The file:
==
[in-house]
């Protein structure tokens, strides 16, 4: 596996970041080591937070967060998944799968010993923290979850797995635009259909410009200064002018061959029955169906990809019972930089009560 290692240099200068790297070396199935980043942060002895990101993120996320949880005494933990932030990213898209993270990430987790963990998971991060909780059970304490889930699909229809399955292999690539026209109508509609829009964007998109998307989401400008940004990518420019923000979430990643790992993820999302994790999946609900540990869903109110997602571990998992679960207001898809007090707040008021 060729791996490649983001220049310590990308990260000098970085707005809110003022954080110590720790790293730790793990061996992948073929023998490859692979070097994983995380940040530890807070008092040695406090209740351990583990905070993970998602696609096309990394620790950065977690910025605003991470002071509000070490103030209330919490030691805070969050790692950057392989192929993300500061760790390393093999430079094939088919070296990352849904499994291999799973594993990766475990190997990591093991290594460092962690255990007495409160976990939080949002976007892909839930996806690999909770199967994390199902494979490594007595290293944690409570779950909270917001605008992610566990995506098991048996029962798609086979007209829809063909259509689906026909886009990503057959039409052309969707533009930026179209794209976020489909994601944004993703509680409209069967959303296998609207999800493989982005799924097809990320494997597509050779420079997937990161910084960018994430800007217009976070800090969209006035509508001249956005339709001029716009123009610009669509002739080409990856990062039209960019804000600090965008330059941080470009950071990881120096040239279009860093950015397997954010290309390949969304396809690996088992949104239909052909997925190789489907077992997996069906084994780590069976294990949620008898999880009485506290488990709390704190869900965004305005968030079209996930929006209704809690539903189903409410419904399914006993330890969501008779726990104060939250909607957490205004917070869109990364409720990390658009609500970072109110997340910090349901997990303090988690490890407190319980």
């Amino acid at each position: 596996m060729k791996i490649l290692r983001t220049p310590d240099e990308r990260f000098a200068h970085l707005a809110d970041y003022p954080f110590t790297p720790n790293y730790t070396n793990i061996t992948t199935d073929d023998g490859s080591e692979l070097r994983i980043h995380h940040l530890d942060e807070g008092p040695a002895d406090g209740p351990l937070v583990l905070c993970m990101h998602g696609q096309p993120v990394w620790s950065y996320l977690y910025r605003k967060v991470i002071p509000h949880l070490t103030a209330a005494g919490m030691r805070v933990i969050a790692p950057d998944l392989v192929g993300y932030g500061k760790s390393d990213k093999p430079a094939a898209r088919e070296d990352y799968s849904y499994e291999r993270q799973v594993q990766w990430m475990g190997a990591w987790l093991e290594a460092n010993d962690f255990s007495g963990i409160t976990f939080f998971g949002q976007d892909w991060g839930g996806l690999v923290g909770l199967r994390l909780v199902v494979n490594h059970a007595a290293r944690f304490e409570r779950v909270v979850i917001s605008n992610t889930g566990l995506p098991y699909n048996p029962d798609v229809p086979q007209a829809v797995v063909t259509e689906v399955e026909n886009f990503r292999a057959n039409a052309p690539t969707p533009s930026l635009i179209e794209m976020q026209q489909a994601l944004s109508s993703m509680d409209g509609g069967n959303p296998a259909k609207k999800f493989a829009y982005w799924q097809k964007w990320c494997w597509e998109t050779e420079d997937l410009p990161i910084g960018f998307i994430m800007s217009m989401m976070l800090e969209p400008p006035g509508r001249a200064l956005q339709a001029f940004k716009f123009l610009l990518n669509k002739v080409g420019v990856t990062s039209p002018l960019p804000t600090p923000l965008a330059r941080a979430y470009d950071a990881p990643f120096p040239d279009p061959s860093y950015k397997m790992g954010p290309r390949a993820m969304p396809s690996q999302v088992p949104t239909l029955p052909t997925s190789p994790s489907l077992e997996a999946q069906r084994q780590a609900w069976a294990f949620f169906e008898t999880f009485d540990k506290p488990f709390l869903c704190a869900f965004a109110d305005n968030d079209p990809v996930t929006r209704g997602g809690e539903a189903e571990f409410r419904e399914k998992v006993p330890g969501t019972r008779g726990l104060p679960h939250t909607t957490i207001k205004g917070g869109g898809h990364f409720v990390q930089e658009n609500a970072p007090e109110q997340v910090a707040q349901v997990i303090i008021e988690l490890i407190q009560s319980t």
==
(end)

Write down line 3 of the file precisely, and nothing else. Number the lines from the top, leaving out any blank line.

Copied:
């Amino acid at each position: 596996m060729k791996i490649l290692r983001t220049p310590d240099e990308r990260f000098a200068h970085l707005a809110d970041y003022p954080f110590t790297p720790n790293y730790t070396n793990i061996t992948t199935d073929d023998g490859s080591e692979l070097r994983i980043h995380h940040l530890d942060e807070g008092p040695a002895d406090g209740p351990l937070v583990l905070c993970m990101h998602g696609q096309p993120v990394w620790s950065y996320l977690y910025r605003k967060v991470i002071p509000h949880l070490t103030a209330a005494g919490m030691r805070v933990i969050a790692p950057d998944l392989v192929g993300y932030g500061k760790s390393d990213k093999p430079a094939a898209r088919e070296d990352y799968s849904y499994e291999r993270q799973v594993q990766w990430m475990g190997a990591w987790l093991e290594a460092n010993d962690f255990s007495g963990i409160t976990f939080f998971g949002q976007d892909w991060g839930g996806l690999v923290g909770l199967r994390l909780v199902v494979n490594h059970a007595a290293r944690f304490e409570r779950v909270v979850i917001s605008n992610t889930g566990l995506p098991y699909n048996p029962d798609v229809p086979q007209a829809v797995v063909t259509e689906v399955e026909n886009f990503r292999a057959n039409a052309p690539t969707p533009s930026l635009i179209e794209m976020q026209q489909a994601l944004s109508s993703m509680d409209g509609g069967n959303p296998a259909k609207k999800f493989a829009y982005w799924q097809k964007w990320c494997w597509e998109t050779e420079d997937l410009p990161i910084g960018f998307i994430m800007s217009m989401m976070l800090e969209p400008p006035g509508r001249a200064l956005q339709a001029f940004k716009f123009l610009l990518n669509k002739v080409g420019v990856t990062s039209p002018l960019p804000t600090p923000l965008a330059r941080a979430y470009d950071a990881p990643f120096p040239d279009p061959s860093y950015k397997m790992g954010p290309r390949a993820m969304p396809s690996q999302v088992p949104t239909l029955p052909t997925s190789p994790s489907l077992e997996a999946q069906r084994q780590a609900w069976a294990f949620f169906e008898t999880f009485d540990k506290p488990f709390l869903c704190a869900f965004a109110d305005n968030d079209p990809v996930t929006r209704g997602g809690e539903a189903e571990f409410r419904e399914k998992v006993p330890g969501t019972r008779g726990l104060p679960h939250t909607t957490i207001k205004g917070g869109g898809h990364f409720v990390q930089e658009n609500a970072p007090e109110q997340v910090a707040q349901v997990i303090i008021e988690l490890i407190q009560s319980t």